The convent is part of a Mission, opened by Jesuits when missionary work and colonization first started here. The mission grounds include the convent, chapel and large church. From my understanding (and forgive any inaccuracies because I learn in Spanish here!) they were started in areas where people lived a more nomadic lifestyle and the church became the center of small pueblos, where people settled. Ascención has approximately 18,000 residents.

Blessings can be seen in abundance here, from wood panels to smiling faces.

Encuentro in Cooking - Lessons in Life

Sunday, March 6th 2022 1:17 pm

This week, I have noticed the dance that difficulties and love play here. In the struggle of living in really difficult situations, mothers and grandmothers still make jokes and laugh while they work. A young mother who feeds her baby before herself smiles broadly when she is told how beautiful her baby is. I realize I have a choice, too. It’s possible for me to focus only on the struggle or only on the love. I am deciding to honor them both and see the harmony in the totality of the reality here. 

Now that carnaval has ended, Sister Yanira and I are back to our ministry at the nutrition clinic. On Thursday, we made plans to return to a large family we had previously visited to demonstrate how to use soybeans. Called soya here, soybeans are included in what people receive from the clinic. Sister Yanira packed up some educational materials about hygiene in addition to two cups of soybeans that had been soaked overnight, bread crumbs, some oil, vanilla, cinnamon and a blender. We also stopped at the market, an open-air area that has booths filled with all different types of food. We picked up carrots, onions, garlic, a pepper, a couple tomatoes, flour and some eggs.

When we arrived at the house, a bunch of the kids greeted us with big smiles and lots of laughter. The first time we came, they were shy and unsure, but they must have decided that we were safe because they were so happy to see us. A table was moved, a bench placed in front and the youngest children quickly sat down, ready to learn. We were joined by older siblings, some to greet us and do other things, others stay and help with the children, preparations and cooking. The grandmother and the two mothers got things ready for our time together, cleaning everything we planned to use.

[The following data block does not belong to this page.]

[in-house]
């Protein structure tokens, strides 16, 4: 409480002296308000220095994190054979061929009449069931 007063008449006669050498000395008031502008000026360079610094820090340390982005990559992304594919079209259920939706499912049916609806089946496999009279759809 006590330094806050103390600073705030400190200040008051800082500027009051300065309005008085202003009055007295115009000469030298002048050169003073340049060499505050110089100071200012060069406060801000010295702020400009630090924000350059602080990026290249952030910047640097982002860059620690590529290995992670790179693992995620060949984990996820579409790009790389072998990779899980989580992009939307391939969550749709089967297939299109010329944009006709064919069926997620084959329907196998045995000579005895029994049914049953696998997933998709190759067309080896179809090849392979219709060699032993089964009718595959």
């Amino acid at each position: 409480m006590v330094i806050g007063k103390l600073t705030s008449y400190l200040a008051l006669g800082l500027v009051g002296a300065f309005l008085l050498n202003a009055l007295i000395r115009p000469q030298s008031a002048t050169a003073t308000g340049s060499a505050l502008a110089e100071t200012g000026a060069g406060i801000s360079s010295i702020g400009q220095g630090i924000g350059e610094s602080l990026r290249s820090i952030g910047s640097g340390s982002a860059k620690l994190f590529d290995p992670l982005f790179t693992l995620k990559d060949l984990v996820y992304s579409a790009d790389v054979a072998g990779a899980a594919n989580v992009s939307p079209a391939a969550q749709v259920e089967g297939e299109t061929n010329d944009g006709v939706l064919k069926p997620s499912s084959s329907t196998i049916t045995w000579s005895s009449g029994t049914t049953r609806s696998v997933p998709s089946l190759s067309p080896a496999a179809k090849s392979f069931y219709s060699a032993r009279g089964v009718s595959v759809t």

Sister Yanira gave the beans to one of the women to cook for some time on the stove in their kitchen. As Sister Yanira worked, she would show the process and then pass it on to one of the women. I appreciated that. It wasn’t a demonstration. It was a social time, where we talked, laughed and enjoyed each other’s company while we worked together. A couple more moms and children appeared, interested in learning what was happening and joining in the work. 

At some point, the kids lost interest and left to play in the yard as we worked. Dogs and chickens lingered nearby ready to pick up whatever we might drop. All the work was done in the center of the yard. There were multiple buildings surrounding us, all made with the repurposed wood, metal roofs and dirt floors. There was a small building for a living area, another for a kitchen and an outhouse toward the back of the yard. The yard contained some trees for shade and/or fruit. There was no grass, only packed dirt. 

We were working with two cups of soybeans. It was incredible what we were able to produce with those two cups. The process took about 2 hours, but was well worth it! We ended up with 4 liters of soy milk and 30 or so small soy burgers. We all washed up when it was time to eat. The prepared food was shared with everyone. I sat with the younger children and loved watching them enjoy the food. both the burgers and the soy milk were delicious - Mi gusta!!!

If you are interested in the recipes to try yourself, click on the little image to the right to view them. Warning! They're in Spanish, but you can use Google to figure out the words you don't know. That's what I did!

Click on the images below to see videos from the day. I had a great time and I think it's clear, the food was a hit!

On Friday, a young mother came in with Elsa, a beautiful baby girl. The mom was so skinny, we worried for her. Elsa was a happy little baby though, and her mom let me take a photo with her. I thanked her for the photo, and felt gratitude for her good care – as well as gratitude that the clinic will help make sure Elsa has what she needs each month.

P.S. For the sisters at St. Rose who have been praying for Carlita and her family, thank you! She is doing better, and is in the hospital in Santa Cruz where she needs to be. For those who have time for an extra prayer, she is a 15 year old girl who has Leukemia. Her family has many struggles including extreme poverty and a bed-ridden grandma. Your prayers are just what they need right now. Muchas gracias!